While the UN devotes its human rights operations to the demonization of the democratic state of Israel above all others and condemns the United States more often than the vast majority of non-democracies around the world, the voices of real victims around the world must be heard.
Suspected Islamic militants gunned down a Coptic Christian teacher on his way to school in northern Sinai on Thursday, the second killing of a Christian in less than a week in the turbulent region, officials said, amid fears of escalating attacks on Christians.
Gamal Tawfiq, 50, was shot in the head by two militants on a motorbike who followed him as he walked from home to work at El-Samran School in the coastal city of el-Arish. There was no immediate claim of responsibility for the killing, but a security official said the Islamic State's affiliate in Sinai was the prime suspect.
A school official confirmed Tawfiq's death to The Associated Press but declined to give details. Both officials spoke on condition of anonymity because they were not authorized to speak to reporters.
On Sunday, suspected militants gunned down a local vet, Bahgat Zakher, in el-Arish, and in late January, Wael Milad, a merchant, was killed by militants who stormed his shop. Both were Coptic Christians.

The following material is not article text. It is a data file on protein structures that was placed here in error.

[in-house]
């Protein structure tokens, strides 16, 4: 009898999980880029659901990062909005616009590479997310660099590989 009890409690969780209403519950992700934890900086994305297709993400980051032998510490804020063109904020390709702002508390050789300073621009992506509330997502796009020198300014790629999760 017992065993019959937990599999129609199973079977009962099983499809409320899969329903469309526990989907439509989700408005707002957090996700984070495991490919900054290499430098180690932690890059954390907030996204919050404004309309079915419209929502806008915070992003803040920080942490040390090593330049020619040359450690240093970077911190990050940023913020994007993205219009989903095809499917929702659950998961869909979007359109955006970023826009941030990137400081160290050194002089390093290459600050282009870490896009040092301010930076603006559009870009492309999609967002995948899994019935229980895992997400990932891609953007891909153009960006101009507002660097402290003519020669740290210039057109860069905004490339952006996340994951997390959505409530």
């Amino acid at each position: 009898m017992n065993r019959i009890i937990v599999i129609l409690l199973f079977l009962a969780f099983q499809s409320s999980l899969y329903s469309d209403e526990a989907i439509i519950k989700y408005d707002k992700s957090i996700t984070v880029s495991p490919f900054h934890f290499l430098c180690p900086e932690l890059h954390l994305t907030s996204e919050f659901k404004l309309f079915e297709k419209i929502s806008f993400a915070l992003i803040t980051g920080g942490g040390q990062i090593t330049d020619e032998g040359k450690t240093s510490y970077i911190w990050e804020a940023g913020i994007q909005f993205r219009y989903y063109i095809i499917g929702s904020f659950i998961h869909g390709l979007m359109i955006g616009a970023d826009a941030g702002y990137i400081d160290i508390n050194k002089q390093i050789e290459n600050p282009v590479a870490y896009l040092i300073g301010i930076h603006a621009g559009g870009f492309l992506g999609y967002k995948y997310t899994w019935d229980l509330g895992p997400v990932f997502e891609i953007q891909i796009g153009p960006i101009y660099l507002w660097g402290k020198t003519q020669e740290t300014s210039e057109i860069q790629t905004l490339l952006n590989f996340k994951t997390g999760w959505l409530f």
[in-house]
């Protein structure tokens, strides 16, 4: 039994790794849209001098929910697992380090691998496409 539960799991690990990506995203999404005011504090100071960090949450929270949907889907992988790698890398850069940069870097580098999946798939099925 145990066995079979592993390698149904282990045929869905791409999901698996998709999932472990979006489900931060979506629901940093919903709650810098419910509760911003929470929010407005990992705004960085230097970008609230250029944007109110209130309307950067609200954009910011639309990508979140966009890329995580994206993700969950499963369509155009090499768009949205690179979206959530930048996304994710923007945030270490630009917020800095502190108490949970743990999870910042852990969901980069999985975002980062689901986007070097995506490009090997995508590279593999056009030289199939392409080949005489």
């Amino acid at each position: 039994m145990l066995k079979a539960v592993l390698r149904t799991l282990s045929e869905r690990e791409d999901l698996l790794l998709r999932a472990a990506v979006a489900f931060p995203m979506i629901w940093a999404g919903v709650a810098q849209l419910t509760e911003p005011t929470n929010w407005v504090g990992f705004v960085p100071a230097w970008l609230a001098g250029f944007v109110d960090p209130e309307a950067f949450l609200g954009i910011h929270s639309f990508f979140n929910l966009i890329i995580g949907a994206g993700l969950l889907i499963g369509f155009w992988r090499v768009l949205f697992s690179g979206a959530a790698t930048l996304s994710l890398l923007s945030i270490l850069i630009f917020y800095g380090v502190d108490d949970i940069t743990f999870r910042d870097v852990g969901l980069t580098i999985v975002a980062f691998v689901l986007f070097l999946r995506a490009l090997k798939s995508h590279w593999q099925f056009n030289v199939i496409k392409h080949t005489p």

Egypt is home to one of the world's oldest Christian communities, accounting for roughly 10 percent of its 92 million people. The Copts have long complained of discrimination and have frequently been targeted by Islamic militants. IS claimed responsibility for a suicide bombing in a packed Coptic church in Cairo in December that killed nearly 30 worshippers.
Since the 2011 uprising that ousted autocrat Hosni Mubarak, northern Sinai has plunged deeper into strife, with Islamic militants gaining a strong foothold. The insurgency in Sinai grew deadlier and, in some cases, spread to the mainland following the military's 2013 ouster of the country's Islamist president, Mohammed Morsi.
Most Egyptian Christians, along with many of the country's Muslim majority, supported Morsi's ouster, thus inviting retaliation by the militants.
"For long, incidents of shooting and killing Christians were sporadic, but recently we are witnessing an increase that I think will turn into a repetitive pattern in el-Arish," said Ishaq Ibrahim, a researcher at the Egyptian Initiative for Personal Rights.
Last year, several Christians were shot to death in attacks, including in Sinai, where priest Rafael Moussa and health ministry employee Massak Nasrallah were gunned down.
In May last year, an elderly Christian woman was stripped off her clothes and paraded naked through the streets of a southern village by a Muslim mob who accused her son of having an affair with a Muslim woman.
Egyptian prosecutors threw the case out last month, citing lack of evidence, but authorities reversed the decision this week after the woman's defense appealed. The suspects were also referred to a criminal court.